All eyes are on the next recession, forecasted to arrive in 2020. Already, housing professionals and other forward-thinking individuals are wondering: how will housing be affected with the next economic decline?

A recent Redfin report attempts to quantify the answer, predicting which U.S. cities are at risk of a housing downturn with the next recession.

Cities in California and Florida top Redfin’s list of highest-risk housing markets (for anyone paying attention during the 2008 recession, this may not surprise you). These markets have high price-to-income issues and more volatile markets. They also suffered the nation’s steepest losses during and following the 2008 recession.

In the Golden State, three Southern California cities stood out, with Redfin predicting a:

  • 73% chance of a housing downturn in Riverside;
  • 68% chance of a housing downturn in San Diego; and
  • 64% chance of a housing downturn in Los Angeles.

At the national level, Riverside had the highest overall risk of a housing market decline during the next recession.

To arrive at their list, Redfin used the following metrics for each area:

  • the median home sale price-to-income ratio;
  • the average loan-to-value (LTV) ratio of homes sold in 2018;
  • home price volatility;
  • the share of flips;
  • the amount of job diversity across industries (e.g. if everyone is employed in a single industry, the impact of a recession is predicted to be higher);
  • dependence of the local economy on exports (important due to the growing trade war); and
  • the share of households headed by a senior aged 65 or older.

The economy’s impact on housing, then and now

Even though economic indicators, such as the yield spread, are consistently pointing to a recession’s arrival in the coming 12 months, real estate professionals don’t need to completely panic. The next recession isn’t expected to be as harsh or elongated as the Great Recession of 2008, which had much of its roots in the overinflated housing and mortgage markets. In contrast, today’s housing market is not nearly as unstable, mostly due to increased regulation put into place in the aftermath of the 2008 recession.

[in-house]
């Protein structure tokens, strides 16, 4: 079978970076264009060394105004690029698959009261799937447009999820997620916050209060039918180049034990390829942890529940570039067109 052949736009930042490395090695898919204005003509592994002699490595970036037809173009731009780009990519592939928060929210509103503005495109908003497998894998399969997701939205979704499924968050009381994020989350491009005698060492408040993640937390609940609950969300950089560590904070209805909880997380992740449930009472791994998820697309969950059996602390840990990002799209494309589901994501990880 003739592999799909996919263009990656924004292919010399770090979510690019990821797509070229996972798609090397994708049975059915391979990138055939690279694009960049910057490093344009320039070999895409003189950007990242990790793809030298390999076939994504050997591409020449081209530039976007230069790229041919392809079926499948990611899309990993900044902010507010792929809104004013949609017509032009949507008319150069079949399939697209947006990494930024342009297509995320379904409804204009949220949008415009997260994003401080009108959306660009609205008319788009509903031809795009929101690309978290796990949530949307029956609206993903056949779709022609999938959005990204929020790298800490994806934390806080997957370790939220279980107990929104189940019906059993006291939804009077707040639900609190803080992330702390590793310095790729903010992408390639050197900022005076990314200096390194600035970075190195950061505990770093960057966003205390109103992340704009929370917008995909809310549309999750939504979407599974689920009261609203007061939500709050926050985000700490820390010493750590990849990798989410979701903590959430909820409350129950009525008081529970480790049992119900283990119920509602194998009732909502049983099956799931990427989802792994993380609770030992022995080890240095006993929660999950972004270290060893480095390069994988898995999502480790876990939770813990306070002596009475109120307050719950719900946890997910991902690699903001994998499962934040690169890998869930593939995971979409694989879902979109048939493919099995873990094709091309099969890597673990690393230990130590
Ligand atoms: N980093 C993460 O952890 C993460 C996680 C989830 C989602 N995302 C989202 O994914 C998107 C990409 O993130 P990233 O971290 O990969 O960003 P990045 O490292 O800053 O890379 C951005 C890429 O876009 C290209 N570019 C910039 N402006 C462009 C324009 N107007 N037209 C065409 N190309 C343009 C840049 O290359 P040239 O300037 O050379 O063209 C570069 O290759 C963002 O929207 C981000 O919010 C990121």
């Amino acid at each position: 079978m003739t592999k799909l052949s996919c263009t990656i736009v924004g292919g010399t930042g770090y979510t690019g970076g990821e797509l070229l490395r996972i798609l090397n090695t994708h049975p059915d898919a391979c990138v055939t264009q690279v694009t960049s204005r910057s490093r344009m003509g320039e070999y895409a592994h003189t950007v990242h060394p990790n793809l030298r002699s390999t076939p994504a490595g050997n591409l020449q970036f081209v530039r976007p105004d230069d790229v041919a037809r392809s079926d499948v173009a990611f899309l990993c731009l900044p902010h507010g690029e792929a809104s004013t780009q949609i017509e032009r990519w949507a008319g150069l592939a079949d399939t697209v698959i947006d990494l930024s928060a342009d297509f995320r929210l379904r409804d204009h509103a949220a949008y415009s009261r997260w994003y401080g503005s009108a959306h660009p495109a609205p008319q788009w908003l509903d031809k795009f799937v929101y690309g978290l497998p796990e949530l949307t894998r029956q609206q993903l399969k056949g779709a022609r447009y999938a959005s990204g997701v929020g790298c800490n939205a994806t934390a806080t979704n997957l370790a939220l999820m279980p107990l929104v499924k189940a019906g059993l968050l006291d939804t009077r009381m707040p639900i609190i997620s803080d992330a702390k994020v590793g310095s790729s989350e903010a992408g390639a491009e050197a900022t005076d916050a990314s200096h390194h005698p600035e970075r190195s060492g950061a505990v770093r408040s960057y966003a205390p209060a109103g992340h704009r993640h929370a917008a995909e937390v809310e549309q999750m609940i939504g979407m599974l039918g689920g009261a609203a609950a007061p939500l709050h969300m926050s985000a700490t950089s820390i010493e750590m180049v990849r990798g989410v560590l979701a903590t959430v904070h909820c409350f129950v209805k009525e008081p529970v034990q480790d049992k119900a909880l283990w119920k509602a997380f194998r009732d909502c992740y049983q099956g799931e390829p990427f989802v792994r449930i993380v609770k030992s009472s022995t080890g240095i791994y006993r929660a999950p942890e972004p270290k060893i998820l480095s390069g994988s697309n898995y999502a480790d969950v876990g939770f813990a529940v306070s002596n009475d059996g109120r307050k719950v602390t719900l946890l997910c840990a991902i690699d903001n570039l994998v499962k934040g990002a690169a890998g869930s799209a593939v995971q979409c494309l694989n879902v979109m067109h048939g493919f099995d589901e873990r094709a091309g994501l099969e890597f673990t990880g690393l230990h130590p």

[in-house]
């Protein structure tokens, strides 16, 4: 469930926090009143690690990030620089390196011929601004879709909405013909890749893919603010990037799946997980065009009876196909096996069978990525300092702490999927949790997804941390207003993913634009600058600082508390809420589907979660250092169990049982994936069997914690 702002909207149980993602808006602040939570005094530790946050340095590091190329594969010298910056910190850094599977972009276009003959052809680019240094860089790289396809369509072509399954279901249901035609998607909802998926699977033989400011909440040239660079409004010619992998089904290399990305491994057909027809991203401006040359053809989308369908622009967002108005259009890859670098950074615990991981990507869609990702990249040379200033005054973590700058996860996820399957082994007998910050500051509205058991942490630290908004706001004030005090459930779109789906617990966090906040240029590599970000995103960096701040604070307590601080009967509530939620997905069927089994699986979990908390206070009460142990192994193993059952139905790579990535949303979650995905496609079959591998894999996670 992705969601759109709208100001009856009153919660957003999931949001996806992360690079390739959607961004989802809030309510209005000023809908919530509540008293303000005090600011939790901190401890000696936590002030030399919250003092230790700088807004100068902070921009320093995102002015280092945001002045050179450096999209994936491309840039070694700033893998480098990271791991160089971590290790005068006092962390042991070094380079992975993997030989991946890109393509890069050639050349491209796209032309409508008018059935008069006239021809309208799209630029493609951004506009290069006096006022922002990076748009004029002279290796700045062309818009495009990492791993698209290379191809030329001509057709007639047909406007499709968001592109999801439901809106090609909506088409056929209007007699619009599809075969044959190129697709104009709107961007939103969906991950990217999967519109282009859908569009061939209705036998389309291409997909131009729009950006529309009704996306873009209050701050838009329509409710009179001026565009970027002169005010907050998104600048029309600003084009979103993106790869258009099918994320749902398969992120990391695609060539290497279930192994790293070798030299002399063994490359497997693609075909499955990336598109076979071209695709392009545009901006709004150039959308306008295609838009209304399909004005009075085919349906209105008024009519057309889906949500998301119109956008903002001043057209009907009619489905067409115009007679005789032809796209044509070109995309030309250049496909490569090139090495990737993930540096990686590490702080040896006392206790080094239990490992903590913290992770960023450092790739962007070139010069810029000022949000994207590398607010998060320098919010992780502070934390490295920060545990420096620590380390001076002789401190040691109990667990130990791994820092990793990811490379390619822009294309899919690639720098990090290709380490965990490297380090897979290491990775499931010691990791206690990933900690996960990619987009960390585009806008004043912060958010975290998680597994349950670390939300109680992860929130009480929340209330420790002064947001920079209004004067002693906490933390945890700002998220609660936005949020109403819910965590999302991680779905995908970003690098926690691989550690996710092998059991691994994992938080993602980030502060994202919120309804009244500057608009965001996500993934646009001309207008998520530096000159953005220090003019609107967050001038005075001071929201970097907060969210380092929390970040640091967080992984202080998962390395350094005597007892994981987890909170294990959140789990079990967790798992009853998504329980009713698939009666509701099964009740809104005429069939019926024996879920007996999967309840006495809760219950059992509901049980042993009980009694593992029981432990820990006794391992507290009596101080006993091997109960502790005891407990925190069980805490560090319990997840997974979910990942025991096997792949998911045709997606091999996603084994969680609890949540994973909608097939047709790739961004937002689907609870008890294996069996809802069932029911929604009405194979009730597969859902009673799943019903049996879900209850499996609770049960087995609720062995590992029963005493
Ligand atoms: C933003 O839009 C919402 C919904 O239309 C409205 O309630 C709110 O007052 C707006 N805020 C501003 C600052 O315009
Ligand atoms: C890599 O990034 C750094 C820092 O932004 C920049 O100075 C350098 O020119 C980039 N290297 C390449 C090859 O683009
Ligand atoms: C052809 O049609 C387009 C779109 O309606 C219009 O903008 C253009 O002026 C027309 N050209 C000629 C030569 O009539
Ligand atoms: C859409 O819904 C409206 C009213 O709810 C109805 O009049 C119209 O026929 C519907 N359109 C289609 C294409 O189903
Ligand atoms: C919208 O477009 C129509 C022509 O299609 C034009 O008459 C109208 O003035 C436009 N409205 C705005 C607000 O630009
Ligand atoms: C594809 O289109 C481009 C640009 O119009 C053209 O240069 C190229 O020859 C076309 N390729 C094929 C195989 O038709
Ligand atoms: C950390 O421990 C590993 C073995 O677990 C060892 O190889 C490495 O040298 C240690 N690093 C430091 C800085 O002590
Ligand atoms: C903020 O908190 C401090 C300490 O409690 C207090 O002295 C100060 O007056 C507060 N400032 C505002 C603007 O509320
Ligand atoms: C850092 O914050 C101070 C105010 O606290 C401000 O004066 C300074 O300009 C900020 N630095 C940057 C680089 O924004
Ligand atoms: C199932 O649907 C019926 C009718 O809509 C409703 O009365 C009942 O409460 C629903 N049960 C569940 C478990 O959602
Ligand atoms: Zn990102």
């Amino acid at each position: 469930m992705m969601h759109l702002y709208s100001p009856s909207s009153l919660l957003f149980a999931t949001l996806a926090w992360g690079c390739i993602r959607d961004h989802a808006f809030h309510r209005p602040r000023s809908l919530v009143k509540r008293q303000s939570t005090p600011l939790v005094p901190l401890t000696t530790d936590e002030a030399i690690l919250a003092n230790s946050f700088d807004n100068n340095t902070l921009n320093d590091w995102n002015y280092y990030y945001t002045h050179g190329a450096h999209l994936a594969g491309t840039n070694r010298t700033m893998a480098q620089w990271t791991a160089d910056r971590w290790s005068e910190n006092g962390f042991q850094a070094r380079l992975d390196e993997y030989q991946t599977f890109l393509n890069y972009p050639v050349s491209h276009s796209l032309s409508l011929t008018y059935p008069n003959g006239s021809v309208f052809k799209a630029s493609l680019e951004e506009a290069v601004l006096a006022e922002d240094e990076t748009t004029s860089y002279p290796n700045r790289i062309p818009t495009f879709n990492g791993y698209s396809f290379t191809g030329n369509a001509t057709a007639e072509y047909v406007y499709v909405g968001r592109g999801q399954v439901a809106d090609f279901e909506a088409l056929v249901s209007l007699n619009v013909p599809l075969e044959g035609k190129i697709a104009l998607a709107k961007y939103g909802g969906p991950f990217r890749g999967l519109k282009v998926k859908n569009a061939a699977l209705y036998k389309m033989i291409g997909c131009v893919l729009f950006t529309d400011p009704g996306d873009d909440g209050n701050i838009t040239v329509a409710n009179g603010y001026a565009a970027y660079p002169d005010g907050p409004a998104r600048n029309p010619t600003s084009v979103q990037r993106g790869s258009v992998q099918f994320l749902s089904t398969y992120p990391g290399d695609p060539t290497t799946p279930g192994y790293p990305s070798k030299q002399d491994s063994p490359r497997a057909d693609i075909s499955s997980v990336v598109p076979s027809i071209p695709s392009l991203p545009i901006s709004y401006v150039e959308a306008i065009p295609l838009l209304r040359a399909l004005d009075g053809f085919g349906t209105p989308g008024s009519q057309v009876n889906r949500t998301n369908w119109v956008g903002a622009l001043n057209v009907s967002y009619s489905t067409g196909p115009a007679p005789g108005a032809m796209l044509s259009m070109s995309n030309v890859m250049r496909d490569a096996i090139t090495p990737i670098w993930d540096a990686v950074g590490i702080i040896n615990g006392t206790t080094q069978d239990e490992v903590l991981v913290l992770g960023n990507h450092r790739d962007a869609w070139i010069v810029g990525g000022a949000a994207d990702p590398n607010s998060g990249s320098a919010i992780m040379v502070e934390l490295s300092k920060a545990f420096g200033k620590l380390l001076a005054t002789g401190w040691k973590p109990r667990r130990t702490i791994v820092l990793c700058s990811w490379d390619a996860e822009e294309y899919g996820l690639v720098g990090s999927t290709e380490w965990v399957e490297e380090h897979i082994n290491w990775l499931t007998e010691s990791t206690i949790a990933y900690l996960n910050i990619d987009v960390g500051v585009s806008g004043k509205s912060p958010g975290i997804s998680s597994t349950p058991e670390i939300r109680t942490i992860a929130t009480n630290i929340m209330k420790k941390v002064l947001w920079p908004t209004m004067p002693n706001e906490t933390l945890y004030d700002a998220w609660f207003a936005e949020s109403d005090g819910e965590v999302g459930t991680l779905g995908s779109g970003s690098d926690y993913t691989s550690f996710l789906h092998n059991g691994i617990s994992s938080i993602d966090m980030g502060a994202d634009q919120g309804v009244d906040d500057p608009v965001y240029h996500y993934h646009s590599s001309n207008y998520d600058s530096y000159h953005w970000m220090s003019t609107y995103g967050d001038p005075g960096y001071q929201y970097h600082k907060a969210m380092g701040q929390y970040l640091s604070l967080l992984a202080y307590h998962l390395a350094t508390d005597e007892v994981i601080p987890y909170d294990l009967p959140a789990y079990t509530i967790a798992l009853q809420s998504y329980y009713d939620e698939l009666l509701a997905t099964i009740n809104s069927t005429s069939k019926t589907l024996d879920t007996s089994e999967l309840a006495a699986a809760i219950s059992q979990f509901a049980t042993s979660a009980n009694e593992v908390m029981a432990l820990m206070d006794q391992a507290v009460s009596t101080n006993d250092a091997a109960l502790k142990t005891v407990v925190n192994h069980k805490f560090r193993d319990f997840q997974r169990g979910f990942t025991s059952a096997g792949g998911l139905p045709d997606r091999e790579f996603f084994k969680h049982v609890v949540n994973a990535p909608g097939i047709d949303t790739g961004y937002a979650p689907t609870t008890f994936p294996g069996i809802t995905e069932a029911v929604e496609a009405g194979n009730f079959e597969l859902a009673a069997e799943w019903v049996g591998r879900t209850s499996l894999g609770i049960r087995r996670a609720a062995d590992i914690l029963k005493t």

But, to continue making a living during the slowdown, real estate professionals do need to prepare.

California home sales volume has slowed considerably in 2019, a slowdown that will continue in 2020, meaning agents will experience lower transaction volume. Along with fewer sales, home prices will decrease heading into the next recession, plunging many recent homebuyers into negative equity and increasing the share of distressed sales.

Notably, this downturn is happening not just in places like Riverside, San Diego and Los Angeles, identified by Redfin. It’s occurring consistently across California. Thus, agents everywhere need to prepare for less income and more challenges in the coming months.

In preparation for the challenges ahead, agents can take the following steps now:

  • overproduce by working longer hours, chasing more leads and expanding your marketing efforts;
  • build out your power base by increasing civic involvement and expanding your network;
  • learn investment strategies through continuing education and by seeking out mentors who can help you become versed in different types of property investments that become more popular when prices drop during a recession;
  • form investment groups with like-minded professionals by creating a real estate syndicate to take advantage of low prices; and
  • consider taking on related work, such as property manager, mortgage lender or even upping your status to a full broker.

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